Public Accounts Committee Report

Oral Answers to Questions — Defence – in the House of Commons at 12:00 am on 15th January 2001.

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Photo of Mr David Rendel Mr David Rendel Liberal Democrat, Newbury 12:00 am, 15th January 2001

When he plans to respond to the 45th report of the Committee of Public Accounts, Session 1999–2000, HC975. [143725]

Photo of John Spellar John Spellar The Minister of State, Ministry of Defence

We will respond to that report shortly.

Photo of Mr David Rendel Mr David Rendel Liberal Democrat, Newbury

The Ministry keeps saying that it cannot overturn the findings of the air inquiry because no new evidence has been produced. Will the Minister confirm that no new evidence emerged between the original finding by Wing Commander Pulford that the pilots were in no way to be criticised and the final finding by Air Chief Marshal Sir William Wratten that the pilots were to blame?

Photo of John Spellar John Spellar The Minister of State, Ministry of Defence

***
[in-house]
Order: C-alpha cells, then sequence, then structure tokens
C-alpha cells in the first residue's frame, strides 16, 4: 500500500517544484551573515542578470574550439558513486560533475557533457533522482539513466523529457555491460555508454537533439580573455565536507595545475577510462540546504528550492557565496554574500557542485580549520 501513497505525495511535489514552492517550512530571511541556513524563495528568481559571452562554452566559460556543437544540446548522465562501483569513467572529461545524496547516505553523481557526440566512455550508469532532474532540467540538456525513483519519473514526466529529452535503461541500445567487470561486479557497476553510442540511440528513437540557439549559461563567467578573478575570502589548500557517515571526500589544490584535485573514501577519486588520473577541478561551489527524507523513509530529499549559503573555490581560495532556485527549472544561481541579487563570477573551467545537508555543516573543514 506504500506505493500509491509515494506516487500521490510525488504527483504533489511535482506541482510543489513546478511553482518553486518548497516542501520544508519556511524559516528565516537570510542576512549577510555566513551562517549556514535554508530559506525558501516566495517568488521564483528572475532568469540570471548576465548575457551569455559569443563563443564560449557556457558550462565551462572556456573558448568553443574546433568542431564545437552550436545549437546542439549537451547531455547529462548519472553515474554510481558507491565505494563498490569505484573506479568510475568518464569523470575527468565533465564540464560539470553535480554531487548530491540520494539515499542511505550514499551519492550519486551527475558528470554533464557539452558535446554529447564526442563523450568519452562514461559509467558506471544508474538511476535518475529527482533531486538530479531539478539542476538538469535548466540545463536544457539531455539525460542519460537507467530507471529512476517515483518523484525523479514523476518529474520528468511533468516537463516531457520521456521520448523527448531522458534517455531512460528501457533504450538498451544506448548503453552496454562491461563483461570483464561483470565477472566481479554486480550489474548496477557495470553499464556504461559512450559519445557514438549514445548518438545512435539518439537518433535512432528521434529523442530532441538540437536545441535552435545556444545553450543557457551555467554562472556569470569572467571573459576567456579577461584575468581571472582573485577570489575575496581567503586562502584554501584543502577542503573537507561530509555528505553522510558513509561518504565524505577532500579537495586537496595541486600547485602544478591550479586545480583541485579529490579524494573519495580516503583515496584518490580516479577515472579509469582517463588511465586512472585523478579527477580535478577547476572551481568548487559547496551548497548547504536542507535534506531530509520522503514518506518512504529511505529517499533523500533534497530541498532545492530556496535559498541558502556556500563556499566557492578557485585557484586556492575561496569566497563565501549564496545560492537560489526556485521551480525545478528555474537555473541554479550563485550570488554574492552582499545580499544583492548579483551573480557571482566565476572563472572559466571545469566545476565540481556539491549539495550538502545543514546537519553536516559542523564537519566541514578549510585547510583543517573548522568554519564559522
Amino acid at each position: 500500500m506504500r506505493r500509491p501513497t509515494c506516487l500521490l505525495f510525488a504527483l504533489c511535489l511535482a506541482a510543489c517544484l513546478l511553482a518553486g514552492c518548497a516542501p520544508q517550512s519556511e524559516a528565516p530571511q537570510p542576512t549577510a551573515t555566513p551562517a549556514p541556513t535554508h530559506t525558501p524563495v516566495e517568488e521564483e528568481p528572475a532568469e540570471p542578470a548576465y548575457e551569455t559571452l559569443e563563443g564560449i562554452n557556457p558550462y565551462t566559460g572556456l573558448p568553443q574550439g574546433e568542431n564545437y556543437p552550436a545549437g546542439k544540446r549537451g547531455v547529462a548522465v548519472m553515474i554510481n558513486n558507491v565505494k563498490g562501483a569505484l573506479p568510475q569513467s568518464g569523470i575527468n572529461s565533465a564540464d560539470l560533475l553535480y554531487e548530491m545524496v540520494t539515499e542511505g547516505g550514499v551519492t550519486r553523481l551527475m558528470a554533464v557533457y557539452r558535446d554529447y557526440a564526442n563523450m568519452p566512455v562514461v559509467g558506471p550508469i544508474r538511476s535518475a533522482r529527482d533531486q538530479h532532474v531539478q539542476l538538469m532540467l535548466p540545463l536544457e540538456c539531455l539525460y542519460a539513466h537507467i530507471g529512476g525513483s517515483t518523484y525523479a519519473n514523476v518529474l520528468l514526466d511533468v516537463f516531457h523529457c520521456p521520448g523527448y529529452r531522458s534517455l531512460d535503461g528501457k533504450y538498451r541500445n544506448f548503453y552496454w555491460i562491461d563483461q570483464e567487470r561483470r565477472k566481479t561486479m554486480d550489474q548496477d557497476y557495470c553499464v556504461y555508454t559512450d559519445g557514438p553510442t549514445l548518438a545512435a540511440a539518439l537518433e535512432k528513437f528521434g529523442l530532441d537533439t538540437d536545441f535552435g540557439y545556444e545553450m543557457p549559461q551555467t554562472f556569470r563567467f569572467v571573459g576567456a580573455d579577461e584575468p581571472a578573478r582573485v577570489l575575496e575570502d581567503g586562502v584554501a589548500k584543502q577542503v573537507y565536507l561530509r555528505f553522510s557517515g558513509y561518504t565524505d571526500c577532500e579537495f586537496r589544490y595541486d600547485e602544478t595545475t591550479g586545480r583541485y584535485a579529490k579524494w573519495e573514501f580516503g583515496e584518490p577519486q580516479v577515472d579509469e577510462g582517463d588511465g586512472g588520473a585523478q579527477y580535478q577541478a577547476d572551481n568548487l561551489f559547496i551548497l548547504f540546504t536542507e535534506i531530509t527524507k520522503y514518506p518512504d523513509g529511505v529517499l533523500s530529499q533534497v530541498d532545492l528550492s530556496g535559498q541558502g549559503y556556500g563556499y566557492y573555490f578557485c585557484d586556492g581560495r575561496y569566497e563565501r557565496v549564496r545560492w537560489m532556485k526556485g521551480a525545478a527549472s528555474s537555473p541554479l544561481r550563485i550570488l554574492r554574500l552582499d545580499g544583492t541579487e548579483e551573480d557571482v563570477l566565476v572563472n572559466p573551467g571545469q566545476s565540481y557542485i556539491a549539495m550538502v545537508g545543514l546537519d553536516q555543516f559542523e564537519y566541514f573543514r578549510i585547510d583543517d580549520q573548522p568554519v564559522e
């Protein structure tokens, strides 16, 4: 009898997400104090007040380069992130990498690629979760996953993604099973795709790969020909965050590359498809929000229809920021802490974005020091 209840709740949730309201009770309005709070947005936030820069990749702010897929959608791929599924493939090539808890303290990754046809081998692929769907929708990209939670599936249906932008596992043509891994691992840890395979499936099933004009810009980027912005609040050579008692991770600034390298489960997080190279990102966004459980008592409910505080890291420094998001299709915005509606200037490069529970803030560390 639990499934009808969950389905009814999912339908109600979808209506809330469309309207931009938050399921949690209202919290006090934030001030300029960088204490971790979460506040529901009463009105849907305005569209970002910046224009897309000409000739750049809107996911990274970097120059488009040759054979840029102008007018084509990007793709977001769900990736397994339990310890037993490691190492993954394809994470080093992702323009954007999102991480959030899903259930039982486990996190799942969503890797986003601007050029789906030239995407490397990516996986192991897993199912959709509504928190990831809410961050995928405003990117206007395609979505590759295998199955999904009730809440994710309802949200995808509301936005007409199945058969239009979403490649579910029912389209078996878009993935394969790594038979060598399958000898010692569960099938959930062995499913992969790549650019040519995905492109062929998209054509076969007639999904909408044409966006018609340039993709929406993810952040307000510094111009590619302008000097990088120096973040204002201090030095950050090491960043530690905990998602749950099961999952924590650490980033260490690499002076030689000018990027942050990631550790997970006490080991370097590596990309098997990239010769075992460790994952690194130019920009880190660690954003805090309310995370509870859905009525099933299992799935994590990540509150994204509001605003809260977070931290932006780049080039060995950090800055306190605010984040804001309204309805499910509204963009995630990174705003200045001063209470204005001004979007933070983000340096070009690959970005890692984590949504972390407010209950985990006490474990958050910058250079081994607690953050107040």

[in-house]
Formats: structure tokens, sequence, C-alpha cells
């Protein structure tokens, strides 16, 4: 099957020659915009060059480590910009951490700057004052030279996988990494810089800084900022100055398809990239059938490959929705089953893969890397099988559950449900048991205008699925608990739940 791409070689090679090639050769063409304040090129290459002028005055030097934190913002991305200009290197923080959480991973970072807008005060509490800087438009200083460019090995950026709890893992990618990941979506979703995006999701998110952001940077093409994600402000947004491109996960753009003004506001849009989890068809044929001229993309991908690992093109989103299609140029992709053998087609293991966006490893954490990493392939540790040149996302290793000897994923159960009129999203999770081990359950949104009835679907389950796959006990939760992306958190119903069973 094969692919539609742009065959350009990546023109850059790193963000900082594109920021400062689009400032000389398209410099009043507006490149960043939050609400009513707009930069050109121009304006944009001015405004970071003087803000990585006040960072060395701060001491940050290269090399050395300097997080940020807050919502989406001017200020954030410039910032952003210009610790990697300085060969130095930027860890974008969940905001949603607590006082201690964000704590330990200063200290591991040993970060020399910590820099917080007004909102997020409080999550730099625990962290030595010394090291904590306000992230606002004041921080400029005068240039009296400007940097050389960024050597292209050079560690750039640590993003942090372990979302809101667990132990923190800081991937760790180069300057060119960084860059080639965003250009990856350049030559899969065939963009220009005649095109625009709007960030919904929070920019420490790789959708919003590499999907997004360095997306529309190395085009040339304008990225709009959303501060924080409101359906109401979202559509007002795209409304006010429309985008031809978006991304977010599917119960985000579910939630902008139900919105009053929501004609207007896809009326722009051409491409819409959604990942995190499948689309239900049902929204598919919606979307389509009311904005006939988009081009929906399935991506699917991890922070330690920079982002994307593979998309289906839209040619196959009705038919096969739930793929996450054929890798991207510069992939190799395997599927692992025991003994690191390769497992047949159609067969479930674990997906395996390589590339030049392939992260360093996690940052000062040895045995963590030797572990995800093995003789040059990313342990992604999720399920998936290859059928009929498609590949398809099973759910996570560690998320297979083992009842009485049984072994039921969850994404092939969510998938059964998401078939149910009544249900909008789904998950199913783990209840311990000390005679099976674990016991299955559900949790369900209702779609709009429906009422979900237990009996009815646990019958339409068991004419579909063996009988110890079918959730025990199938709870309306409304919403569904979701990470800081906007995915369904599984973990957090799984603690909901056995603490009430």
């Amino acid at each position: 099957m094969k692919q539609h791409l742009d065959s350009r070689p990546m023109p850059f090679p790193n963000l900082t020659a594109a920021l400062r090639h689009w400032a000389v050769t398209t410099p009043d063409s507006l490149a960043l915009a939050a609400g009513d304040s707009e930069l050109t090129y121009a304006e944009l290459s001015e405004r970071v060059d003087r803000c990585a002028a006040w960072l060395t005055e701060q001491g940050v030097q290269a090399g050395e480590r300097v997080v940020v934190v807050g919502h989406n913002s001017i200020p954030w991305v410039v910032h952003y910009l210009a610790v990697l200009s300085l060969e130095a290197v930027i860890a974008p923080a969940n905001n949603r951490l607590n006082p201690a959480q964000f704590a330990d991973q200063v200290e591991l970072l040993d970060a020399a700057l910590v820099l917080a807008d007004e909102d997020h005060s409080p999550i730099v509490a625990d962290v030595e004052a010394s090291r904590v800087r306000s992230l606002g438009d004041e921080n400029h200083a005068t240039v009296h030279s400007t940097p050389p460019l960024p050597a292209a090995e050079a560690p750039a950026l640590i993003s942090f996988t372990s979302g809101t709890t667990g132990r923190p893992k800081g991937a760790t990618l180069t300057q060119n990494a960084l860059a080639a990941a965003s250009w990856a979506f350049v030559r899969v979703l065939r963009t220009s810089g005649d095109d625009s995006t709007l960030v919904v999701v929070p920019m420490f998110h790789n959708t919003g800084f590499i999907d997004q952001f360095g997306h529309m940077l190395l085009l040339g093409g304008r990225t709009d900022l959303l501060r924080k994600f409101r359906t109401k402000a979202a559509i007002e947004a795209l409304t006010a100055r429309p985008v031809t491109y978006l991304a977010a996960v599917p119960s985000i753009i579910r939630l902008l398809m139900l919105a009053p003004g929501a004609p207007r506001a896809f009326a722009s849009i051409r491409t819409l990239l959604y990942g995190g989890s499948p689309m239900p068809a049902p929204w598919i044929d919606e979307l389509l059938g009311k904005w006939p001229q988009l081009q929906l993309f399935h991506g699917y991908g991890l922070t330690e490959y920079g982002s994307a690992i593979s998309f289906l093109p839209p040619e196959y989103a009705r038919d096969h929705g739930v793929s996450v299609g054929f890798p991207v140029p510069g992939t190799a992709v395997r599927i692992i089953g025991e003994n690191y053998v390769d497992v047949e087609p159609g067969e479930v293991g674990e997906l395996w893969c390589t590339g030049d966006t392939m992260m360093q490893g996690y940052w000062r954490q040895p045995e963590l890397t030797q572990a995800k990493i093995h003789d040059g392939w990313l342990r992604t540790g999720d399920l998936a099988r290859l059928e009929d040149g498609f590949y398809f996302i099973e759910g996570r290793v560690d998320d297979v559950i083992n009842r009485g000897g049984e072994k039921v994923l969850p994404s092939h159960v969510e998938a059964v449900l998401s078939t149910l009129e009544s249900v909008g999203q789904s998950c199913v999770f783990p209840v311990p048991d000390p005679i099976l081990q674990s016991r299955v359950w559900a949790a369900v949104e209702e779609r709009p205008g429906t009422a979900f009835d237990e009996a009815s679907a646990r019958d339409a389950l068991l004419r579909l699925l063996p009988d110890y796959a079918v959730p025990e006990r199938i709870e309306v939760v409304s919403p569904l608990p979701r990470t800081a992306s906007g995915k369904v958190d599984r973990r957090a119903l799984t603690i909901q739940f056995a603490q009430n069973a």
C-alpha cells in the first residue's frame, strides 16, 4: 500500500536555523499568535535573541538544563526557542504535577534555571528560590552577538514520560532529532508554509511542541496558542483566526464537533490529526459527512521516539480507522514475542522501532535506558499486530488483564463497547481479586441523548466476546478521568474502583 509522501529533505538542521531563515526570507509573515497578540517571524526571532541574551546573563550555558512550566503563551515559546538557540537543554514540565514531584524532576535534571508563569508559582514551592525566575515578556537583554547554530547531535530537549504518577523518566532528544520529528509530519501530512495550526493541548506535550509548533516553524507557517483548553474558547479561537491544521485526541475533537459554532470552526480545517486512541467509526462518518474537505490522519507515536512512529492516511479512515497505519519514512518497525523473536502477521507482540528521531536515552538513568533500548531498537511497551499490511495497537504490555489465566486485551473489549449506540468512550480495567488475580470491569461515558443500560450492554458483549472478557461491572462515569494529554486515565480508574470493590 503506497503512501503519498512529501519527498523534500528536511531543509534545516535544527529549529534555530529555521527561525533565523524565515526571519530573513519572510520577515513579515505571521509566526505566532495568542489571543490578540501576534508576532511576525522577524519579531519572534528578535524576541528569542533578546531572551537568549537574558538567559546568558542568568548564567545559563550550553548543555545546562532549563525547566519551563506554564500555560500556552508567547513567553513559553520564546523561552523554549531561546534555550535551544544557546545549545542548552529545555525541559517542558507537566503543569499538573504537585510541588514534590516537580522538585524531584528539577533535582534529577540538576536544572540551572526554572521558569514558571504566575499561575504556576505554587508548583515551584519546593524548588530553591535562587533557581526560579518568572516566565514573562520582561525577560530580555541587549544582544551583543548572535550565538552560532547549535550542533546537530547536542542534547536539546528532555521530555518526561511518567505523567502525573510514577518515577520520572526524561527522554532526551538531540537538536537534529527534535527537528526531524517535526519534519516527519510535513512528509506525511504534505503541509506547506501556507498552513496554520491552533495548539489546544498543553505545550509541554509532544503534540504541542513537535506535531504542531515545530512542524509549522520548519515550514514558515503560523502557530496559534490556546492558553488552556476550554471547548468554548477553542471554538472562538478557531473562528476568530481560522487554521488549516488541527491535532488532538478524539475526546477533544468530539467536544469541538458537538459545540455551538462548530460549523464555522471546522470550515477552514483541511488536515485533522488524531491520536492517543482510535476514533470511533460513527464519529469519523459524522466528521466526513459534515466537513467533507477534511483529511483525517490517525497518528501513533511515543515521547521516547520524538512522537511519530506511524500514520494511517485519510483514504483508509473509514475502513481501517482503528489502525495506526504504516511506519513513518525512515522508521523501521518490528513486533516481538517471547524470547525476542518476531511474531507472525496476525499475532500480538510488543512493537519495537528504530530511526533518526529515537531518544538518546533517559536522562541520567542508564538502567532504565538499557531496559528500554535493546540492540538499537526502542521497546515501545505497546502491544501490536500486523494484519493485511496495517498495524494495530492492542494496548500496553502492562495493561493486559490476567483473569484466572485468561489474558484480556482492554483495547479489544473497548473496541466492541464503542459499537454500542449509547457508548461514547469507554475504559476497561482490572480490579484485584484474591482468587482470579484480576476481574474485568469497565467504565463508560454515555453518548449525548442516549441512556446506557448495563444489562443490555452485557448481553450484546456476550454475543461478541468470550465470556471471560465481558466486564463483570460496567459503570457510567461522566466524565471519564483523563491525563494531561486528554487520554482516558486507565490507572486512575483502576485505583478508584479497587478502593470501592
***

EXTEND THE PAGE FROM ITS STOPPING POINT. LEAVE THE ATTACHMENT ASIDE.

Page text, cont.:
That point has been made several times and it demonstrates a misunderstanding of the engagement of the Air Marshals. The initial process aimed to establish fact and the final process aimed fully to evaluate it. We have said a number of times to hon. Members and others that if new evidence emerges we will examine it. A member of the other place has submitted a dossier, which we are fully evaluating. We are also considering the Public Accounts Committee report. We will respond to both in due course, and if no new evidence emerges we will stand by our previous decision.

Photo of Harry Cohen Harry Cohen Labour, Leyton and Wanstead

Why do not Ministers say to the head of the air inquiry and the RAF, "Thank you for your detailed work, which we appreciate, but we want to make a political decision that the situation subsequent to the inquiry, in which guilt does not have to be found, should apply and the pilots in this case absolved of blame"?

Photo of John Spellar John Spellar The Minister of State, Ministry of Defence

It would be quite inappropriate to make a "political decision" in a matter that is for the judgment of those with professional expertise. They have made their best judgment of the circumstances. That is what we pay them for, and that is what we expect them to do as part of their duty. If subsequent evidence invalidates that judgment, there will of course be grounds for reopening the inquiry, but until that happens there are no grounds for doing so.